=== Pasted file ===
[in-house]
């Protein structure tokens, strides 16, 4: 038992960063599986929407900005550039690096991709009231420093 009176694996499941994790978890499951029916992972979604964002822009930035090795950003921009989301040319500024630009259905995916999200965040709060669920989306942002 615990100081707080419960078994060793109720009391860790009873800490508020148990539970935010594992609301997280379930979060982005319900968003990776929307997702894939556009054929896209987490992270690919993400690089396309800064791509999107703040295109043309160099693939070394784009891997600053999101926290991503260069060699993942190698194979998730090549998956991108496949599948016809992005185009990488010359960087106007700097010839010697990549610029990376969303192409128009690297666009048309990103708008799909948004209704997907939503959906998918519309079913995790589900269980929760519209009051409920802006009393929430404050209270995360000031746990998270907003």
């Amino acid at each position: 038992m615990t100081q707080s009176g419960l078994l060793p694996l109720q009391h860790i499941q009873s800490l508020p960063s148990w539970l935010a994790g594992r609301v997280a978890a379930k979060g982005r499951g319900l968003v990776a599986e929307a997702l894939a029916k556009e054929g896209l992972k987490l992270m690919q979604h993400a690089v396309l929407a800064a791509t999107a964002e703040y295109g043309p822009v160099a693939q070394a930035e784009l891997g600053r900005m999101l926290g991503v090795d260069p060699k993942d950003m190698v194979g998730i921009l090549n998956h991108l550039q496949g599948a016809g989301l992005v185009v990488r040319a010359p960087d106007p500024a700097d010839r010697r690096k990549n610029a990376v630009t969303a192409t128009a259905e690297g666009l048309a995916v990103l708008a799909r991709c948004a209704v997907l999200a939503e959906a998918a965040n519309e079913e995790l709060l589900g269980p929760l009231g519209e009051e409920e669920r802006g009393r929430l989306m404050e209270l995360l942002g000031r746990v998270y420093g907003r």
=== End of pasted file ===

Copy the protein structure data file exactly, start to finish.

[in-house]
């Protein structure tokens, strides 16, 4: 038992960063599986929407900005550039690096991709009231420093 009176694996499941994790978890499951029916992972979604964002822009930035090795950003921009989301040319500024630009259905995916999200965040709060669920989306942002 615990100081707080419960078994060793109720009391860790009873800490508020148990539970935010594992609301997280379930979060982005319900968003990776929307997702894939556009054929896209987490992270690919993400690089396309800064791509999107703040295109043309160099693939070394784009891997600053999101926290991503260069060699993942190698194979998730090549998956991108496949599948016809992005185009990488010359960087106007700097010839010697990549610029990376969303192409128009690297666009048309990103708008799909948004209704997907939503959906998918519309079913995790589900269980929760519209009051409920802006009393929430404050209270995360000031746990998270907003």
């Amino acid at each position: 038992m615990t100081q707080s009176g419960l078994l060793p694996l109720q009391h860790i499941q009873s800490l508020p960063s148990w539970l935010a994790g594992r609301v997280a978890a379930k979060g982005r499951g319900l968003v990776a599986e929307a997702l894939a029916k556009e054929g896209l992972k987490l992270m690919q979604h993400a690089v396309l929407a800064a791509t999107a964002e703040y295109g043309p822009v160099a693939q070394a930035e784009l891997g600053r900005m999101l926290g991503v090795d260069p060699k993942d950003m190698v194979g998730i921009l090549n998956h991108l550039q496949g599948a016809g989301l992005v185009v990488r040319a010359p960087d106007p500024a700097d010839r010697r690096k990549n610029a990376v630009t969303a192409t128009a259905e690297g666009l048309a995916v990103l708008a799909r991709c948004a209704v997907l999200a939503e959906a998918a965040n519309e079913e995790l709060l589900g269980p929760l009231g519209e009051e409920e669920r802006g009393r929430l989306m404050e209270l995360l942002g000031r746990v998270y420093g907003r």